NAND FLASH wear-out
wmb at laptop.org
Fri Dec 28 17:12:13 EST 2007
>> I would hate to fill up my 1GB and use all my flash write cycles...
The probability of wearing out NAND FLASH is much less than people seem
The part is rated for 100,000 *erase* cycles per block. There are 64
independently-writable 2K pages per block. Writing doesn't count in the
wear calculation - just erasing.
Suppose that you pick one block and use it exclusively. You write one
page, then write another page, etc, and when you have filled all 64
pages, you erase the block and start over.
What would it take to wear out that block over the 5-year design
lifetime of the XO?
100,000 erases / 5 years / 365 days / 24 hours = 2.3 erases/hour. So
you can erase the same block every 26 minutes, 24 hours a day, 365 days
per year, for 5 years before the block is likely to wear out.
But there are 64 pages per block, and you only have to erase after they
are all written. 26 minutes * 60 secs/min / 64 pages = 24 seconds. So
you have to write a page every 24 seconds to wear out that block.
Obviously, if you have a very stupid application that is pounding on one
block and writing/erasing it as fast as it can, or a filesystem layout
that has a very bad hot-spot, then you could wear out a block much
faster. But even then, if it is possible to spare-out a worn out block,
you wouldn't be likely to lose enough blocks over 5 years to make a
significant dent in the device's overall capacity.
Let's look at this another way - how long would it take to wear out the
entire device if you really tried? The typical erase time for a block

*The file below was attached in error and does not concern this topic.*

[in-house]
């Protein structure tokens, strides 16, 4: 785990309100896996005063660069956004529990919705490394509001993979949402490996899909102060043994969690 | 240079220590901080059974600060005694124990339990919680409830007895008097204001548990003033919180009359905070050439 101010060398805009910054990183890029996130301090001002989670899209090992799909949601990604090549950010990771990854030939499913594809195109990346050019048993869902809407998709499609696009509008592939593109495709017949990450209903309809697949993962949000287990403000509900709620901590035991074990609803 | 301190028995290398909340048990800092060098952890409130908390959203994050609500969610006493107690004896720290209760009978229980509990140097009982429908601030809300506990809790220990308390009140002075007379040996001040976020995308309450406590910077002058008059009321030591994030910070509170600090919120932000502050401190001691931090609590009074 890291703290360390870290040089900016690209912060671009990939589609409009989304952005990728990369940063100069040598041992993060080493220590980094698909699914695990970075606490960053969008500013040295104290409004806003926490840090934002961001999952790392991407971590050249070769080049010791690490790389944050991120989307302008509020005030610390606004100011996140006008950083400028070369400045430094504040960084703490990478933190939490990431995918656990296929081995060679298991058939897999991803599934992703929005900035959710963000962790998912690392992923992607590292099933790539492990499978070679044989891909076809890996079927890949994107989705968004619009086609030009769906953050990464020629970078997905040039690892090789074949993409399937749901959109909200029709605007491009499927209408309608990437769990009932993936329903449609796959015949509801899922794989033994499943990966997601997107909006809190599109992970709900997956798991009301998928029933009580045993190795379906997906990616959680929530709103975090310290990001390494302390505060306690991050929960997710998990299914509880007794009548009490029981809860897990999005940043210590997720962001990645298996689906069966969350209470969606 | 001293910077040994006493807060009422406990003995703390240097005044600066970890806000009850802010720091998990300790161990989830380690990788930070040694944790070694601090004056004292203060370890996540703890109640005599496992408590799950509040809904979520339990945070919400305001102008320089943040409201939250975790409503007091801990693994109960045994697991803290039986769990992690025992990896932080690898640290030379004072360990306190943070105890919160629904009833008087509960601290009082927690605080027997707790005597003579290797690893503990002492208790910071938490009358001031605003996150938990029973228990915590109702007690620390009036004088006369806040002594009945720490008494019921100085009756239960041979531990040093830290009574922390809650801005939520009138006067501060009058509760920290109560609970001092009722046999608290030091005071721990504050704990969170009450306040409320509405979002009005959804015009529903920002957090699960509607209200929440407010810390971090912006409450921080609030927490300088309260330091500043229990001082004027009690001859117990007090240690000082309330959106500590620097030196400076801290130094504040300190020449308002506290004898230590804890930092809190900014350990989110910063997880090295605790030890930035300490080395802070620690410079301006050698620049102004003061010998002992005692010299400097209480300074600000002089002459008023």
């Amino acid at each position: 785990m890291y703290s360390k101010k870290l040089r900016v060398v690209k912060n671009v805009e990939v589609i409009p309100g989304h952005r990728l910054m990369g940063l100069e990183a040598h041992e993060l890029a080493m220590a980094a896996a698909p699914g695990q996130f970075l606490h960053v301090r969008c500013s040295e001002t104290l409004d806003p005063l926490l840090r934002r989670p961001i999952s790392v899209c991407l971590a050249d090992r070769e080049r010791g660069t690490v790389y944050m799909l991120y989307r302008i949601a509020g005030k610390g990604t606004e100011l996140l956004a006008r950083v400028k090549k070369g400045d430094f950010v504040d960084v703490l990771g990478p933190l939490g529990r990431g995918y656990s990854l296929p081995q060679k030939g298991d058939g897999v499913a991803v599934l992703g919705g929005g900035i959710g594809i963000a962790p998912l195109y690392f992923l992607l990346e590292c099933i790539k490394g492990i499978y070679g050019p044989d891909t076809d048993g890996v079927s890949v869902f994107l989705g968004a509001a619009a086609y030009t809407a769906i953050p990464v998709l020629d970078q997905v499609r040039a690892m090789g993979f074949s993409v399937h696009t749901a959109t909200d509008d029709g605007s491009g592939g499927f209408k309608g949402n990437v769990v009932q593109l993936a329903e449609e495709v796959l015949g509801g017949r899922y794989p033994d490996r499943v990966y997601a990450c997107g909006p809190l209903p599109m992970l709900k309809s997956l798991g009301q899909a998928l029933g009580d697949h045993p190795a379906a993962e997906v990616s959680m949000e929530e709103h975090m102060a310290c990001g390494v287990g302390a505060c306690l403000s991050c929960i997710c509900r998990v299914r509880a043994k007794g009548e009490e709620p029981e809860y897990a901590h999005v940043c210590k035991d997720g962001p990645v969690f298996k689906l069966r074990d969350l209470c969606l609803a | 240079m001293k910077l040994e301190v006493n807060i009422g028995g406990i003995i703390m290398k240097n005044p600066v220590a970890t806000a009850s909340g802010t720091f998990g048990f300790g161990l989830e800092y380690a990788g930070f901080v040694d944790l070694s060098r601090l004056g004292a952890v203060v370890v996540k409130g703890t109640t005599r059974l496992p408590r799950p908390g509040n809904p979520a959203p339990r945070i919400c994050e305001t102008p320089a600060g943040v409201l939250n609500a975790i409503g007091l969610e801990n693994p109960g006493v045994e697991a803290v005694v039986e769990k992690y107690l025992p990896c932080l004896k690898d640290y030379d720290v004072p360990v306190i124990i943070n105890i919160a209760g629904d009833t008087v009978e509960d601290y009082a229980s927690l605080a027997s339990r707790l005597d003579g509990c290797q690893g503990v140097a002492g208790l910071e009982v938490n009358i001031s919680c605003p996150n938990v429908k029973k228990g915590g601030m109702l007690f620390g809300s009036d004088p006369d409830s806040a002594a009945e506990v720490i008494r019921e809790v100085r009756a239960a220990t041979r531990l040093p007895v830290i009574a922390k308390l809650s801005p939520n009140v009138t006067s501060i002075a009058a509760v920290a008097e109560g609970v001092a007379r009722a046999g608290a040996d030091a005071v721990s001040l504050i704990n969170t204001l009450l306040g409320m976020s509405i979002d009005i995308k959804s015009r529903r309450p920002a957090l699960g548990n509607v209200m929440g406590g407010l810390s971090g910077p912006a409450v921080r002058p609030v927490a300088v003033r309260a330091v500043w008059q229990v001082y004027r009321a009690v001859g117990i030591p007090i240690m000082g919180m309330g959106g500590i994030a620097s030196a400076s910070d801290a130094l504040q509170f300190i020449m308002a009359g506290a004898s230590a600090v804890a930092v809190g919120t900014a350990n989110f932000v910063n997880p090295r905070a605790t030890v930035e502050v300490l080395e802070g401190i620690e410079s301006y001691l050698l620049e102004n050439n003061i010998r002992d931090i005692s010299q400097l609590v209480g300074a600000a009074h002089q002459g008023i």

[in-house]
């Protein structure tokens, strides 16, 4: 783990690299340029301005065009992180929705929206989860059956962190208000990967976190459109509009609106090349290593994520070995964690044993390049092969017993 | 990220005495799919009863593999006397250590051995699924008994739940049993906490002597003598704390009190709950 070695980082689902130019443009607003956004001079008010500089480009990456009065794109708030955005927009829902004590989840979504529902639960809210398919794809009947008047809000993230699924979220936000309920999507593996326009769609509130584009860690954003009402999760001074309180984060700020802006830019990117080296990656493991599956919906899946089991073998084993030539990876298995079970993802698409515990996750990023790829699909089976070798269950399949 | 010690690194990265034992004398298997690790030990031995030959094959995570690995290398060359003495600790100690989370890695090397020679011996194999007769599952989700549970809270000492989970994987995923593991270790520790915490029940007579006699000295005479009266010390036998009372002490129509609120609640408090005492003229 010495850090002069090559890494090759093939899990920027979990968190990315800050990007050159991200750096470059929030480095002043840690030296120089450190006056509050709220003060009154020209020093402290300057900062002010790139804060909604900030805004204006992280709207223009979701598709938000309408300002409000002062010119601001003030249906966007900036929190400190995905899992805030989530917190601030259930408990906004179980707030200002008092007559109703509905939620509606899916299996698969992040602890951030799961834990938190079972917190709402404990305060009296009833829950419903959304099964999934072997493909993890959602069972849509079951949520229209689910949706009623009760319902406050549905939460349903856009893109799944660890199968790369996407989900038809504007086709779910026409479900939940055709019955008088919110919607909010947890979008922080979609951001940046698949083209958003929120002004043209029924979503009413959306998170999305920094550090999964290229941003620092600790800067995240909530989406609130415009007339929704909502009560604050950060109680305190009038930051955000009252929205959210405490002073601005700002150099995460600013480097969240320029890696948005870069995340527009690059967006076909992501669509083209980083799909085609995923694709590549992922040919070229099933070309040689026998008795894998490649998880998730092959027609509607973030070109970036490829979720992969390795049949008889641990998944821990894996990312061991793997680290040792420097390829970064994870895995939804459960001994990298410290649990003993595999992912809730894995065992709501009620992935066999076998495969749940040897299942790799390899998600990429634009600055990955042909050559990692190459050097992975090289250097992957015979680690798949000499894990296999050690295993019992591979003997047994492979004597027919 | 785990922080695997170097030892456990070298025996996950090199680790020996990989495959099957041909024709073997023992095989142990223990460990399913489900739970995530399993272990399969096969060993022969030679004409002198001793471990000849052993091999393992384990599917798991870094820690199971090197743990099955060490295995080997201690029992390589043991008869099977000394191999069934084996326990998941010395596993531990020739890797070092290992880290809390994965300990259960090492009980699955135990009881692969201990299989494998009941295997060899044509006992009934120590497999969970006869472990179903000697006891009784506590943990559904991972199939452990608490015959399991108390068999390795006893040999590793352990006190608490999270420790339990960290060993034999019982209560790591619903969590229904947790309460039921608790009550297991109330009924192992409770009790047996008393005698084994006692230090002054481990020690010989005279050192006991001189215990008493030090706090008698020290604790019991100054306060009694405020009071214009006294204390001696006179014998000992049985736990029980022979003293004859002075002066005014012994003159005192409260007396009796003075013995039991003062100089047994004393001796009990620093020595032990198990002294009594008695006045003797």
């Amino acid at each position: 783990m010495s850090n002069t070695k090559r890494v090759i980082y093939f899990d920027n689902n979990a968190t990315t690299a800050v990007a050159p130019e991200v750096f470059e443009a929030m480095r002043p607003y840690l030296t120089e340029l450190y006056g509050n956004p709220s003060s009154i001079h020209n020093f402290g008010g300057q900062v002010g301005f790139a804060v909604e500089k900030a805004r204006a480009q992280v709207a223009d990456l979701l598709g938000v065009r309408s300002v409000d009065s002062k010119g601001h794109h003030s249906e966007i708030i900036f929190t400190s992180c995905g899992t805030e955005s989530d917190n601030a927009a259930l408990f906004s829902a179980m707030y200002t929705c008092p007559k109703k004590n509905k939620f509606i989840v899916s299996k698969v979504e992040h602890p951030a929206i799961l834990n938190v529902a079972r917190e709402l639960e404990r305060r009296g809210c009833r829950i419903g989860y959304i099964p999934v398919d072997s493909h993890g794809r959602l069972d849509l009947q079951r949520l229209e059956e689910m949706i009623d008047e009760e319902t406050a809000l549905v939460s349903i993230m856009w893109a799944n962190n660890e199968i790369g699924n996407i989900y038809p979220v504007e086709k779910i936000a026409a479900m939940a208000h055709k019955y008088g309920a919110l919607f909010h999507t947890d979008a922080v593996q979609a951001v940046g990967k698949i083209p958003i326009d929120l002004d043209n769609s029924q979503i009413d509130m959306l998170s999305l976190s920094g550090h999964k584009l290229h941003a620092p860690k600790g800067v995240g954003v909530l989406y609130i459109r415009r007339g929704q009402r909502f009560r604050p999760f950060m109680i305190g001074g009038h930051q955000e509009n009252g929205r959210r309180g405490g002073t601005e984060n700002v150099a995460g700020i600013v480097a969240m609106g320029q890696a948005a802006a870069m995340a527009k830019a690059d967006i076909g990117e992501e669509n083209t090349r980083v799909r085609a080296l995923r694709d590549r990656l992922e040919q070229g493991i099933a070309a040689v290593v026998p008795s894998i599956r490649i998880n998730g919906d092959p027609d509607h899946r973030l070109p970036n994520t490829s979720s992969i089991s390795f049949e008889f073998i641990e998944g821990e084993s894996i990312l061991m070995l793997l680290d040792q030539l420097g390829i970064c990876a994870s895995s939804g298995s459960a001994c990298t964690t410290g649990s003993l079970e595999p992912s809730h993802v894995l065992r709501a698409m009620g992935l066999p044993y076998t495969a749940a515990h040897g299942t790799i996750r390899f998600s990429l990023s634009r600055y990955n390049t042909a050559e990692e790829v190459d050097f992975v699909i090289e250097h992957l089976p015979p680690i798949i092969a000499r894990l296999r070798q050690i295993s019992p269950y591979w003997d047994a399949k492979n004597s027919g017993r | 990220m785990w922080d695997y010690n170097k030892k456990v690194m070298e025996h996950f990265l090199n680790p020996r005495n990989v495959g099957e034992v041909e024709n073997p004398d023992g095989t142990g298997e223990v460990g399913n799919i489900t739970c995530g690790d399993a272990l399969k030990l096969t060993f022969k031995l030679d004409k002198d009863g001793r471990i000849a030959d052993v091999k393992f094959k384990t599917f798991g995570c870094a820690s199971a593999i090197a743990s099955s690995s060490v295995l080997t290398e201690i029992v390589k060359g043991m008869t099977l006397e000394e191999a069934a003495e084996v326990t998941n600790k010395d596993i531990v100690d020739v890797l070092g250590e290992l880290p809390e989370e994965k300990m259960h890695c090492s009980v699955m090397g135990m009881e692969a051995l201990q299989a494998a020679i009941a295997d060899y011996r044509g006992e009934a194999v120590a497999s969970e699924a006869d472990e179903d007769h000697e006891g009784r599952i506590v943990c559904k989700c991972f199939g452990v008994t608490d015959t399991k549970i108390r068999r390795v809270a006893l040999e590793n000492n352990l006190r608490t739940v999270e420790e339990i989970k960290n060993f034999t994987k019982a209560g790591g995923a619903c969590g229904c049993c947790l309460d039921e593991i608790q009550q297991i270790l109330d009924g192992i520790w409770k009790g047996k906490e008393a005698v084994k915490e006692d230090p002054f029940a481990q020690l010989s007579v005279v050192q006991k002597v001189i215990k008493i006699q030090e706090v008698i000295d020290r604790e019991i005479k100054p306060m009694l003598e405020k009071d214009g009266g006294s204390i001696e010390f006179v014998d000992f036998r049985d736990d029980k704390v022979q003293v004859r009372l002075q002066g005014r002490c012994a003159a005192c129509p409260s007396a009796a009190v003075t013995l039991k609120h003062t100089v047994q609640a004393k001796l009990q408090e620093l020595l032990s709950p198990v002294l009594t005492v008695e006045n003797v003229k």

is 2 ms, so if you never wrote, just erased over and over, you could do
100,000 erases in 200 seconds. There are 8192 erase blocks in a 1 GB
NAND FLASH, so you could wear out the whole thing in 1.6 million seconds
= 19 days. So you could wear out the device intentionally. But that is
just erasing, not writing.
If you write all the pages before erasing, it takes typically 0.2 mS to
write a page, so writing all the pages of a block then erasing takes (64
* 0.2 mS) + 2 mS = 15 mS. So it would take 140 days to wear out the
device by continuous writing/erasing. Continuous writing/erasing
doesn't happen in any realistic workload, because most applications
don't write data then immediately discard it.
Oh, by the way, 100,000 cycles may be pessimistic. That is the data
sheet rating, but I have heard that single-level NAND FLASH (like the
ones we use) are coming in at more like 1 million erase cycles typical
The bottom line is that NAND wear-out is not likely to be an issue.
JFFS2 does a good job of spreading out writes, and even if it only did a
half-hearted job, that would probably be good enough.
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